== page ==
Thank you, Ocala and upnover, for bringing up an issue I've wanted to post on for months.
When I rode and trained hunters, my goals for a well-schooled hunter were two clear speeds at the walk, 3 clear speeds at the trot, and at least 3 clear speeds of the canter, 5 being better. I also did simple lateral work, including leg-yield and shoulder in, turns on the front end and a modified turn on the haunches. I expected the horse to hold a correct bend primarily off my inside leg. I didn't call this dressage, I called it flatwork. I did this work in what Litteaur called "connected" rather than "collected", worrying about the horse working back to front and using their backs and not at all about whether their heads were vertical, and I rode with a huntery passive following contact, rather than the more active, stronger dressage contact.
Making a distinction between dressage and flatwork may seem like nitpicking; but the distinction to me is clear - the goal of dressage is developing collection and the collected gaits, the goal of flatwork is simply a supple, responsive horse. There is no need for a hunter to ever be ridden in true collection.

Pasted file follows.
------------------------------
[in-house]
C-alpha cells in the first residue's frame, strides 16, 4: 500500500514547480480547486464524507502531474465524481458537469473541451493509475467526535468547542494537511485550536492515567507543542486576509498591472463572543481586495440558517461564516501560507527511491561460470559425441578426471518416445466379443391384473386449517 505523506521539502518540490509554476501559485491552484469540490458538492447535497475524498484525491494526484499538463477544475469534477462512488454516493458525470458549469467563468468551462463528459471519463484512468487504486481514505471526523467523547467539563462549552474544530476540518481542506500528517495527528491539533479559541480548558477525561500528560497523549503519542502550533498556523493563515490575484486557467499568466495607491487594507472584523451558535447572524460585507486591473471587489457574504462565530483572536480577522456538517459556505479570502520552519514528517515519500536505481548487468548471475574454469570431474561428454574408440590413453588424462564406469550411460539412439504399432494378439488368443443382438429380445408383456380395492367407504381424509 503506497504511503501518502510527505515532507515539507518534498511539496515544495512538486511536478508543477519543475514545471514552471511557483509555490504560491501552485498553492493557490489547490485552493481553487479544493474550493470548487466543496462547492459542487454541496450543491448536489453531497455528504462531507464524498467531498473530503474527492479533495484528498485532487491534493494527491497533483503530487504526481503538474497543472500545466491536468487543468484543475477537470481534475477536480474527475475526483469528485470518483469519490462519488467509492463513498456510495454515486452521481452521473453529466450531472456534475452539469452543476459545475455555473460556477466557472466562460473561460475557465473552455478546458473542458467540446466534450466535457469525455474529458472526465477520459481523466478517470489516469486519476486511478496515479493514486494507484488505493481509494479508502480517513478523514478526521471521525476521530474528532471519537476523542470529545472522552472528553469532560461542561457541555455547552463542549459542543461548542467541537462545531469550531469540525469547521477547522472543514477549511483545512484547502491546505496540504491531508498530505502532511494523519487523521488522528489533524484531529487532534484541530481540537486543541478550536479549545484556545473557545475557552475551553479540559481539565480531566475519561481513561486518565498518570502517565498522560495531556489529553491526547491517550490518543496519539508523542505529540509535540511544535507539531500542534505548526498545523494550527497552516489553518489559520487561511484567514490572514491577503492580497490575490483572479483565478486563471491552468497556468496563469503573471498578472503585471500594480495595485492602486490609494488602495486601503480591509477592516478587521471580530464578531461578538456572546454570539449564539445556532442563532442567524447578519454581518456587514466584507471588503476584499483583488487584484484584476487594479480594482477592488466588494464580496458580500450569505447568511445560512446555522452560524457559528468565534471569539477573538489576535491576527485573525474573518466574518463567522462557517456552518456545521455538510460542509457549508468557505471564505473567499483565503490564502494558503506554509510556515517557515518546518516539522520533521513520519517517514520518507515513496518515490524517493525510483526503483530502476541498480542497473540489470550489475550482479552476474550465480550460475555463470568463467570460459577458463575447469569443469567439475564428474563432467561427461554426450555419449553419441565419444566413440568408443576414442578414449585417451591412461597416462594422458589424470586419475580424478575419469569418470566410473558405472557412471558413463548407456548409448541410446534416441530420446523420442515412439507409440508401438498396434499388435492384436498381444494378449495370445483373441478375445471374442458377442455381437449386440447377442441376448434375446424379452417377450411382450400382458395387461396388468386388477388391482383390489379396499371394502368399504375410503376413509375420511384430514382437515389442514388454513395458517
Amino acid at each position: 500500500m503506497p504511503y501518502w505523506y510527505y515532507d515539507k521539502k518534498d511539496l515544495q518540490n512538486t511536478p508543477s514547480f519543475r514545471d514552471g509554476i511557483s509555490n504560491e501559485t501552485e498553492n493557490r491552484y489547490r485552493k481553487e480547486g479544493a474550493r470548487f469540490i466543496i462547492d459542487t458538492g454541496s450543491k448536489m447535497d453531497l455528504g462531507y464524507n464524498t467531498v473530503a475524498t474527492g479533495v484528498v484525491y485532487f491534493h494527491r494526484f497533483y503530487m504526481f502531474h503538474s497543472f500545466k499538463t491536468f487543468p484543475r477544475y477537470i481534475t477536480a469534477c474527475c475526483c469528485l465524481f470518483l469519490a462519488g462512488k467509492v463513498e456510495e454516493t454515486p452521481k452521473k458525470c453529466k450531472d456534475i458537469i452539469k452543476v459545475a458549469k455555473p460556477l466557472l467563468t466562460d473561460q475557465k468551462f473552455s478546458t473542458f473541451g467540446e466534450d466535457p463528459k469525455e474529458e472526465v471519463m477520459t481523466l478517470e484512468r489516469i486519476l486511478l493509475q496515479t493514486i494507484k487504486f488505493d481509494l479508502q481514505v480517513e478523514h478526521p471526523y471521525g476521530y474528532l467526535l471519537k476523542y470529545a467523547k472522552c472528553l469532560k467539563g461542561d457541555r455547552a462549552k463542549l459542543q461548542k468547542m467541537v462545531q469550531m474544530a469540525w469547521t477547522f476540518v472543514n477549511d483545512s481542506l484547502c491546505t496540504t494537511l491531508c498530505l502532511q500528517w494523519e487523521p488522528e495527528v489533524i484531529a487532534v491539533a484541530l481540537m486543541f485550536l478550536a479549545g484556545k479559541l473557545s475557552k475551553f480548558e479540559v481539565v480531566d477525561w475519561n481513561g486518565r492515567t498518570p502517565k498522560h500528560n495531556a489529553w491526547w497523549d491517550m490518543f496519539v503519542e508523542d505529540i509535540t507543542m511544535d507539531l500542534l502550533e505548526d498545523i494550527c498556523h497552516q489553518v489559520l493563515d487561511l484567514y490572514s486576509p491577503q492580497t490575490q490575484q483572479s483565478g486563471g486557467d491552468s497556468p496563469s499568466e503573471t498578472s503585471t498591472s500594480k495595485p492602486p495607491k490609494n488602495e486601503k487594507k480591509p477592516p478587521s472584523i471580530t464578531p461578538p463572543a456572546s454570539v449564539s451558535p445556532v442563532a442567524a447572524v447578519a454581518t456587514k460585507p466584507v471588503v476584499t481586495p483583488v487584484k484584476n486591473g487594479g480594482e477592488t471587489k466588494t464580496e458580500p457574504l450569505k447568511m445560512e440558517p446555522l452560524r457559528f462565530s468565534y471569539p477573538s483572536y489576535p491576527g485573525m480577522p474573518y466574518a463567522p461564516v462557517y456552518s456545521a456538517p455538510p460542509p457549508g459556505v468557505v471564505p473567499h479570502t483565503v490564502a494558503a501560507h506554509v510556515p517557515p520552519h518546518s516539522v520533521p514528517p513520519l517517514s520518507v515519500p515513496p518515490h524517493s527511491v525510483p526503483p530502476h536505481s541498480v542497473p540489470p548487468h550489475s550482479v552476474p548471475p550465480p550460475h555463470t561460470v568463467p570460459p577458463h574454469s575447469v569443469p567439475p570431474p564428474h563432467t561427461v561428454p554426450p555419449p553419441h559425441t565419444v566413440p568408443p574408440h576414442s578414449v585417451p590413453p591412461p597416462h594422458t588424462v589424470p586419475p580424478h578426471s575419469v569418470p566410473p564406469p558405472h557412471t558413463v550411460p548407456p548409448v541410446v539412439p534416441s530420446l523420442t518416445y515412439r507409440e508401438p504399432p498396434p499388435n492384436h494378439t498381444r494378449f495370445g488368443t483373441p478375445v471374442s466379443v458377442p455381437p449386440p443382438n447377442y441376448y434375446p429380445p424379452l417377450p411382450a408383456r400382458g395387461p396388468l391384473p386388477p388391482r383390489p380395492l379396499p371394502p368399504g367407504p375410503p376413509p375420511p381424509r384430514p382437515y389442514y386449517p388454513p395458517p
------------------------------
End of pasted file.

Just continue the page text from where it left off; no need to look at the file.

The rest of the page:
It's an unfortunate fad right now for hunters to show in something like a training level frame. (Previously, any kind of frame was penalized. In the 80s, I wrote 'overflexed' and 'false frame' on a lot of cards, as did a lot of other judges.) The intent of encouraging a frame in the hunters was to encourage more educated riding; and to distinguish the truly well-schooled horses from the ones on autopilot. What it created instead was a lot of horses with their heads cranked onto the vertical.
So, Ocala, if you don't want to do "dressage," or ask your horse to work in a frame, that's absolutely fine. You can have a well-schooled, responsive horse and solve all the problems posed by upnover, above, by what I call flatwork instead.
Sadly, however, in a hunter flat class, a horse that does travel in a frame, false or otherwise, may pin above you depending on the judge.